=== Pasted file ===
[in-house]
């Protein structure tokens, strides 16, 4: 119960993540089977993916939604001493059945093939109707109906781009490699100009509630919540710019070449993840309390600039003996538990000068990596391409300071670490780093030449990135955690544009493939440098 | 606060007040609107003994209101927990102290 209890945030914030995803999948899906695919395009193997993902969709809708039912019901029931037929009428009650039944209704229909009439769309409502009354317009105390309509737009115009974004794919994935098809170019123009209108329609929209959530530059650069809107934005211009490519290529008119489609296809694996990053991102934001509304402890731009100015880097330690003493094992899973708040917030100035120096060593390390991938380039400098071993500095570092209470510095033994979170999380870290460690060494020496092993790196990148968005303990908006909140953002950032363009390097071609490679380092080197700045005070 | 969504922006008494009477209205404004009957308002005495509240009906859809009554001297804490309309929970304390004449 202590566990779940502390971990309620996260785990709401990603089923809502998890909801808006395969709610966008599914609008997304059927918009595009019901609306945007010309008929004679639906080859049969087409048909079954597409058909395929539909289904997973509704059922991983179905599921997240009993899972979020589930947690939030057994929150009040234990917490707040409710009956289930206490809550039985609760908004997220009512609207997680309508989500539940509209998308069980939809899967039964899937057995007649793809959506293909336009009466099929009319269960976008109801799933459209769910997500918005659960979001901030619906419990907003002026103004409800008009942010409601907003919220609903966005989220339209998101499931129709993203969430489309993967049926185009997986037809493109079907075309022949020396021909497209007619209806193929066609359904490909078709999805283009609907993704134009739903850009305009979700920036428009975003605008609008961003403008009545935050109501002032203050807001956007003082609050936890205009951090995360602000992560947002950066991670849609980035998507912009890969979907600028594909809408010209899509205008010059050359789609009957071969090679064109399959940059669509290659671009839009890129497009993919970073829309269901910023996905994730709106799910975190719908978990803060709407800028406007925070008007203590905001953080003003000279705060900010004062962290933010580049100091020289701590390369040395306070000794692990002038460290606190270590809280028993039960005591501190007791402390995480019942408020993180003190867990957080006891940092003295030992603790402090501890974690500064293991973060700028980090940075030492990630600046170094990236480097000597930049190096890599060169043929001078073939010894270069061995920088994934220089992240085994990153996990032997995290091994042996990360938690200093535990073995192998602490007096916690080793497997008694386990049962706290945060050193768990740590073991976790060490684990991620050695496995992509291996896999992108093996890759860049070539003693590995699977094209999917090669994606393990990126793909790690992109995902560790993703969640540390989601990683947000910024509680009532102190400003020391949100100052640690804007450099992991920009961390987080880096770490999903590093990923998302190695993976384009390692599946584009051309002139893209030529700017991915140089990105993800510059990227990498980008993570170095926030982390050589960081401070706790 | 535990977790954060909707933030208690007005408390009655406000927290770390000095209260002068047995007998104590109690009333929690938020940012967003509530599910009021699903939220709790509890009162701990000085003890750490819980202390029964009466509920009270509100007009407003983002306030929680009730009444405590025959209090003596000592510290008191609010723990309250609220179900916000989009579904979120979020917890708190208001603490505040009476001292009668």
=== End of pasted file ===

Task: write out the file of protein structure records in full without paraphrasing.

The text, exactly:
[in-house]
């Protein structure tokens, strides 16, 4: 119960993540089977993916939604001493059945093939109707109906781009490699100009509630919540710019070449993840309390600039003996538990000068990596391409300071670490780093030449990135955690544009493939440098 | 606060007040609107003994209101927990102290 209890945030914030995803999948899906695919395009193997993902969709809708039912019901029931037929009428009650039944209704229909009439769309409502009354317009105390309509737009115009974004794919994935098809170019123009209108329609929209959530530059650069809107934005211009490519290529008119489609296809694996990053991102934001509304402890731009100015880097330690003493094992899973708040917030100035120096060593390390991938380039400098071993500095570092209470510095033994979170999380870290460690060494020496092993790196990148968005303990908006909140953002950032363009390097071609490679380092080197700045005070 | 969504922006008494009477209205404004009957308002005495509240009906859809009554001297804490309309929970304390004449 202590566990779940502390971990309620996260785990709401990603089923809502998890909801808006395969709610966008599914609008997304059927918009595009019901609306945007010309008929004679639906080859049969087409048909079954597409058909395929539909289904997973509704059922991983179905599921997240009993899972979020589930947690939030057994929150009040234990917490707040409710009956289930206490809550039985609760908004997220009512609207997680309508989500539940509209998308069980939809899967039964899937057995007649793809959506293909336009009466099929009319269960976008109801799933459209769910997500918005659960979001901030619906419990907003002026103004409800008009942010409601907003919220609903966005989220339209998101499931129709993203969430489309993967049926185009997986037809493109079907075309022949020396021909497209007619209806193929066609359904490909078709999805283009609907993704134009739903850009305009979700920036428009975003605008609008961003403008009545935050109501002032203050807001956007003082609050936890205009951090995360602000992560947002950066991670849609980035998507912009890969979907600028594909809408010209899509205008010059050359789609009957071969090679064109399959940059669509290659671009839009890129497009993919970073829309269901910023996905994730709106799910975190719908978990803060709407800028406007925070008007203590905001953080003003000279705060900010004062962290933010580049100091020289701590390369040395306070000794692990002038460290606190270590809280028993039960005591501190007791402390995480019942408020993180003190867990957080006891940092003295030992603790402090501890974690500064293991973060700028980090940075030492990630600046170094990236480097000597930049190096890599060169043929001078073939010894270069061995920088994934220089992240085994990153996990032997995290091994042996990360938690200093535990073995192998602490007096916690080793497997008694386990049962706290945060050193768990740590073991976790060490684990991620050695496995992509291996896999992108093996890759860049070539003693590995699977094209999917090669994606393990990126793909790690992109995902560790993703969640540390989601990683947000910024509680009532102190400003020391949100100052640690804007450099992991920009961390987080880096770490999903590093990923998302190695993976384009390692599946584009051309002139893209030529700017991915140089990105993800510059990227990498980008993570170095926030982390050589960081401070706790 | 535990977790954060909707933030208690007005408390009655406000927290770390000095209260002068047995007998104590109690009333929690938020940012967003509530599910009021699903939220709790509890009162701990000085003890750490819980202390029964009466509920009270509100007009407003983002306030929680009730009444405590025959209090003596000592510290008191609010723990309250609220179900916000989009579904979120979020917890708190208001603490505040009476001292009668």